$z t * = 400λ w t z t τ−400 w t e t β M,t r M,t = s M,t + r D,t + z t * r B,t = s B,t + r D,t + z t * e t = e ¯ −( 1−λ ) z t−1$

where $\lambda =0.15$ and $\overline{e}=0.11$.

### 6.1 Credit supply adjusted on new loans only

$ln L H,t * ≡ α L +f( U ^ t−1 , r ^ M,t−1 − z t−1 * , p ^ H,t−1 ) RO A t =τ α e +( τ 400 )[ θ s M,t +( 1−θ ) s B,t + w t−1 e t r D,t ]−τ L t z t * = −λ z t e t β M,t$

## References

APRA (Australian Prudential Regulation Authority) (2018), ‘Testing Resilience: The 2017 Banking Industry Stress Test’, APRA Insight, 3.

APRA (2020), ‘Quarterly Authorised Deposit-Taking Institution Performance Statistics: September 2004 to September 2020’, excel file, 8 December.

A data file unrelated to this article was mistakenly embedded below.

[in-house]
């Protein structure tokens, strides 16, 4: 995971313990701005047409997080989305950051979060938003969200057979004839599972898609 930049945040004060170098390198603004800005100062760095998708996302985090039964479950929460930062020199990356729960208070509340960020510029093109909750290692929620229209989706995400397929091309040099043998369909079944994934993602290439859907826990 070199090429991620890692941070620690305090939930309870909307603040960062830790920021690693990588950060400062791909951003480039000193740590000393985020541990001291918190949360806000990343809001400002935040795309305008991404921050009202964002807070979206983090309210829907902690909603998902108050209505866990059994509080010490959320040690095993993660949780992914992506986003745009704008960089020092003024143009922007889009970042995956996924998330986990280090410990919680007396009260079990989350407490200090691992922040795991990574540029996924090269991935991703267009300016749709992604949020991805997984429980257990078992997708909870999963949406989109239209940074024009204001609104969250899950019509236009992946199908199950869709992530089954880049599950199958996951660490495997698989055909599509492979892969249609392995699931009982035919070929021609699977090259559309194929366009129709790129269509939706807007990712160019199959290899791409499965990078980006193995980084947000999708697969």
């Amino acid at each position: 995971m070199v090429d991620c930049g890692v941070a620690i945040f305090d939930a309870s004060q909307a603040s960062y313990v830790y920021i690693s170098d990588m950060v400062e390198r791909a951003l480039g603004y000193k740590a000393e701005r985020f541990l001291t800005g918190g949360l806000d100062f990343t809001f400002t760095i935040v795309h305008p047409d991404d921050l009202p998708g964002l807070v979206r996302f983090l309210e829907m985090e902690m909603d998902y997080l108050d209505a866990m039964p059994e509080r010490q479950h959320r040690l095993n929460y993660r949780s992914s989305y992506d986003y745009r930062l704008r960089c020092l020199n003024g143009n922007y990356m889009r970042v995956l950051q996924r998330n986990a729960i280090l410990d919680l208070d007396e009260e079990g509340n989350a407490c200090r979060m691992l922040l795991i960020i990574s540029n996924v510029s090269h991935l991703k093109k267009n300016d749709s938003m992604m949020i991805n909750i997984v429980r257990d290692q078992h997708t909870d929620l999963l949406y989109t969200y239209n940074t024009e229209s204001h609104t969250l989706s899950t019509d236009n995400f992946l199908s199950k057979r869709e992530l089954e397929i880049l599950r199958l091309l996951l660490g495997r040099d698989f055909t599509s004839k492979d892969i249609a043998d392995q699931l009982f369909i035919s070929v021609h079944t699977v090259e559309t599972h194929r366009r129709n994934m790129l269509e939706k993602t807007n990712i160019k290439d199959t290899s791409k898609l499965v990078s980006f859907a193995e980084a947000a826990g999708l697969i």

Ballantyne A, T Cusbert, R Evans, R Guttmann, J Hambur, A Hamilton, E Kendall, R McCririck, G Nodari and D Rees (2019), ‘Online Appendix – MARTIN Has Its Place: A Macroeconometric Model of the Australian Economy’, Online Appendix for RBA Research Discussion Paper No 2019-07.

Garner M and A Suthakar (2021), ‘Developments in Banks' Funding Costs and Lending Rates’, RBA Bulletin, March.

## Footnotes

We set $\lambda =0$ and $\psi =0$ when matching APRA's 2017 stress testing exercise because this exercise did not explicitly incorporate financial accelerator mechanisms (the exercise was based on an exogenous macroeconomic scenario). 

Although OLS is used to determine each ${\stackrel{^}{\beta }}_{i,j,k}$, we use OLS only to produce an equation that approximates the micro-simulation model output. Therefore, this is a calibration process not an estimation process; this is why standard errors and t-statistics are not reported (as they do not have meaningful interpretations). 

We define St using the basic mathematical functions in EViews, as this is the programming language used for MARTIN. The sign function returns a value of 1 if the sign of the variable is positive, -1 if the sign is negative, and zero if the variable equals zero.